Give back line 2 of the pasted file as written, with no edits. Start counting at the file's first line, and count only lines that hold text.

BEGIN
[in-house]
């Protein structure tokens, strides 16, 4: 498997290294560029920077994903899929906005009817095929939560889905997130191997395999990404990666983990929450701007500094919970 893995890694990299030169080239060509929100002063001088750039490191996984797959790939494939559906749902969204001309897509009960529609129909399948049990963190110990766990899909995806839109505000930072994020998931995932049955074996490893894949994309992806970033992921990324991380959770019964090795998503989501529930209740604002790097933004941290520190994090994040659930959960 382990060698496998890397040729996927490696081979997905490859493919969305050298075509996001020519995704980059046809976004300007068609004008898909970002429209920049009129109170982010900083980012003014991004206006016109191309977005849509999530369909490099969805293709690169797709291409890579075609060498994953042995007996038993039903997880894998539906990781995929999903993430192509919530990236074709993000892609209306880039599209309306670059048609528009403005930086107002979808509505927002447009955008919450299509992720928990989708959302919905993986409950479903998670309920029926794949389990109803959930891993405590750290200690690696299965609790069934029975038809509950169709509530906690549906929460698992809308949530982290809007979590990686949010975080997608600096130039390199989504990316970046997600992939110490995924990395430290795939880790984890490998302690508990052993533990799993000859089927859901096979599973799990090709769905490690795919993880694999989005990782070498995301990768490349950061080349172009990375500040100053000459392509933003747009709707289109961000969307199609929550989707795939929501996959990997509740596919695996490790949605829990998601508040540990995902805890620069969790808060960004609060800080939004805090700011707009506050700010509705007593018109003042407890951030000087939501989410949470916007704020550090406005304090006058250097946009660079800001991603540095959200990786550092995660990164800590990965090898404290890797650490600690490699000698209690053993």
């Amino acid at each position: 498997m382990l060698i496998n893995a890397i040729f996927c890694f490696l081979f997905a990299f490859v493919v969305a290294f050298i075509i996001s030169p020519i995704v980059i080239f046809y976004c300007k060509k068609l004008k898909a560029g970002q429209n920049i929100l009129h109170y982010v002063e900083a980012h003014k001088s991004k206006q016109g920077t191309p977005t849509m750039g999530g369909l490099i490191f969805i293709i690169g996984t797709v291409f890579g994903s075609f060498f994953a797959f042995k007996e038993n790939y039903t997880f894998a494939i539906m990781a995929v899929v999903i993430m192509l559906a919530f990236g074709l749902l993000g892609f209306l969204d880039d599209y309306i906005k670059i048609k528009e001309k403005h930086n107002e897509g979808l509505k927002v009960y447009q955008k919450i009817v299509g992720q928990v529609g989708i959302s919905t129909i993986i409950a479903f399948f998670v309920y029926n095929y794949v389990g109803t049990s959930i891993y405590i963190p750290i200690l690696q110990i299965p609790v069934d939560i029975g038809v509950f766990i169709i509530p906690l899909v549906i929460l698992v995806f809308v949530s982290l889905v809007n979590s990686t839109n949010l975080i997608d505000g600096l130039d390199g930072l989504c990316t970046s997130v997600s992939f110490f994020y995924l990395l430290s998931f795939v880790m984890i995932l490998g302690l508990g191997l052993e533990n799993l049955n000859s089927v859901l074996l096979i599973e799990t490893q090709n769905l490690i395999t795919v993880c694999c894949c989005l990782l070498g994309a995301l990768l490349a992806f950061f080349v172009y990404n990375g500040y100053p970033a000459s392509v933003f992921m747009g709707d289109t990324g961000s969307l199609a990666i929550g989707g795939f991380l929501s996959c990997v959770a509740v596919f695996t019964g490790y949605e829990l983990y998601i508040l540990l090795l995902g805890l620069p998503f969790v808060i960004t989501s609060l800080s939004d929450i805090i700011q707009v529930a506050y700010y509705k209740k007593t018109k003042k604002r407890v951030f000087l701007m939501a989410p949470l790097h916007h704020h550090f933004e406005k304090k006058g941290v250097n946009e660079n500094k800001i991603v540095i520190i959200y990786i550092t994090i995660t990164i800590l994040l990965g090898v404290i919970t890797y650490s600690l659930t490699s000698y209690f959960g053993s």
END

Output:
């Protein structure tokens, strides 16, 4: 498997290294560029920077994903899929906005009817095929939560889905997130191997395999990404990666983990929450701007500094919970 893995890694990299030169080239060509929100002063001088750039490191996984797959790939494939559906749902969204001309897509009960529609129909399948049990963190110990766990899909995806839109505000930072994020998931995932049955074996490893894949994309992806970033992921990324991380959770019964090795998503989501529930209740604002790097933004941290520190994090994040659930959960 382990060698496998890397040729996927490696081979997905490859493919969305050298075509996001020519995704980059046809976004300007068609004008898909970002429209920049009129109170982010900083980012003014991004206006016109191309977005849509999530369909490099969805293709690169797709291409890579075609060498994953042995007996038993039903997880894998539906990781995929999903993430192509919530990236074709993000892609209306880039599209309306670059048609528009403005930086107002979808509505927002447009955008919450299509992720928990989708959302919905993986409950479903998670309920029926794949389990109803959930891993405590750290200690690696299965609790069934029975038809509950169709509530906690549906929460698992809308949530982290809007979590990686949010975080997608600096130039390199989504990316970046997600992939110490995924990395430290795939880790984890490998302690508990052993533990799993000859089927859901096979599973799990090709769905490690795919993880694999989005990782070498995301990768490349950061080349172009990375500040100053000459392509933003747009709707289109961000969307199609929550989707795939929501996959990997509740596919695996490790949605829990998601508040540990995902805890620069969790808060960004609060800080939004805090700011707009506050700010509705007593018109003042407890951030000087939501989410949470916007704020550090406005304090006058250097946009660079800001991603540095959200990786550092995660990164800590990965090898404290890797650490600690490699000698209690053993």